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The Idaho Department of Corrections must defend at trial a female employee’s sexual harassment claim based on its purported support of her alleged rapist, a split federal appeals court ruled July 31 ( Fuller v. Idaho Dep’t of Corr. , 2017 BL 264681, 9th Cir., No. 14-36110, 7/31/17 ).
The disagreement between a two-judge panel majority of the U.S. Court of Appeals for the Ninth Circuit and the dissenting judge focused on whether the employer’s actions created a hostile work environment because of sex under Title VII of the 1964 Civil Rights Act.
Cynthia Fuller, a probation and parole officer, reported to supervisors that she was raped three times by Herbt Cruz, a male co-worker she’d been having a romantic relationship with. Cruz already was on paid administrative leave pending a separate investigation involving his alleged rape of a civilian.
Fuller presented evidence that male supervisors told staff about Cruz’s leave without disclosing either her or the civilian’s rape allegations, encouraged employees to “feel free” to give Cruz “some encouragement,” and said they looked forward to Cruz’s return. When Fuller raised safety concerns about Cruz returning to work, the supervisors allegedly said they wouldn’t disclose the rape allegations because they didn’t want “stigma hanging over” Cruz if the claims were found to be untrue.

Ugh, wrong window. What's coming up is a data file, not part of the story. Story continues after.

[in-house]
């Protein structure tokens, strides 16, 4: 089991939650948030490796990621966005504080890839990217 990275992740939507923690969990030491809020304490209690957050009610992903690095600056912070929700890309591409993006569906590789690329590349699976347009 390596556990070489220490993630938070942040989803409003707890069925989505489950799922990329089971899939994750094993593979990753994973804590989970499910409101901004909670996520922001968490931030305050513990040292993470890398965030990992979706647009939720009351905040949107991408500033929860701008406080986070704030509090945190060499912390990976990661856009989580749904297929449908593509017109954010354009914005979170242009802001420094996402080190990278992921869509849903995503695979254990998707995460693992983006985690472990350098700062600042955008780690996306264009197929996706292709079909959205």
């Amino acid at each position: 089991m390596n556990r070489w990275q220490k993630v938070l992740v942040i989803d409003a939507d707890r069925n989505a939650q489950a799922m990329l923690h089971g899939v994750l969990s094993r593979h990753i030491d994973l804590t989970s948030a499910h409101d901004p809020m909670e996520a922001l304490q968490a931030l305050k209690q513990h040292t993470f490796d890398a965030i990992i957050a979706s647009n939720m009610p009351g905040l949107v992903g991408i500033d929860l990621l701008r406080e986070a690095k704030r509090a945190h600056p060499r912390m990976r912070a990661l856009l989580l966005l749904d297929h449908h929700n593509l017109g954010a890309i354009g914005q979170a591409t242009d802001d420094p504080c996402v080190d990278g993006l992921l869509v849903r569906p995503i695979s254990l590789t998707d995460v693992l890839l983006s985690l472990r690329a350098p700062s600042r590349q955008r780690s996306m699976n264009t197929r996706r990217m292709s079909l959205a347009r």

“A reasonable woman in Fuller’s circumstances could perceive the repeated statements of concern for Cruz’s well-being by supervisors as evincing their belief that Fuller was lying or, perhaps worse, as valuing Cruz’s reputation and job over her safety,” Judge Andrew D. Hurwitz wrote for the majority, reviving Fuller’s Title VII claim for trial. He was joined by Judge Susan P. Graber.
Additionally, Fuller presented evidence that she was denied paid administrative leave to recover from her rapes, even though paid administrative leave was provided to Cruz.
A jury could infer discrimination because of sex where the record contains evidence of the male supervisor’s “solicitous treatment of the man whom they knew may have raped Fuller and their less solicitous treatment of the woman who reported the rape,” the majority said.
Judge Sandra S. Ikuta disagreed, arguing that Fuller’s evidence didn’t show discrimination based on sex.
The male supervisors didn’t treat Fuller “in any manner evincing hostility or sexual desire,” Ikuta said. Nor was there evidence that members of either sex were “exposed to disadvantageous terms or conditions of employment,” she said.
“In other words, this is the story of an employer that worked hard to do the right thing by effectively removing a potential threat from the workplace immediately and permanently, without smearing any employee’s reputation before an investigation had been completed,” Ikuta said.
Representatives of Fuller and the Department of Corrections didn’t immediately respond to Bloomberg BNA’s July 31 requests for comment.
Kathryn K. Harstad and Erika Birch of Strindberg & Scholnick in Boise, Idaho, and Salt Lake City represented Fuller. Phillip J. Collaer of Anderson Julian & Hull in Boise represented the department.
To contact the reporter on this story: Jay-Anne B. Casuga in Washington at email@example.com
Copyright © 2017 The Bureau of National Affairs, Inc. All Rights Reserved.
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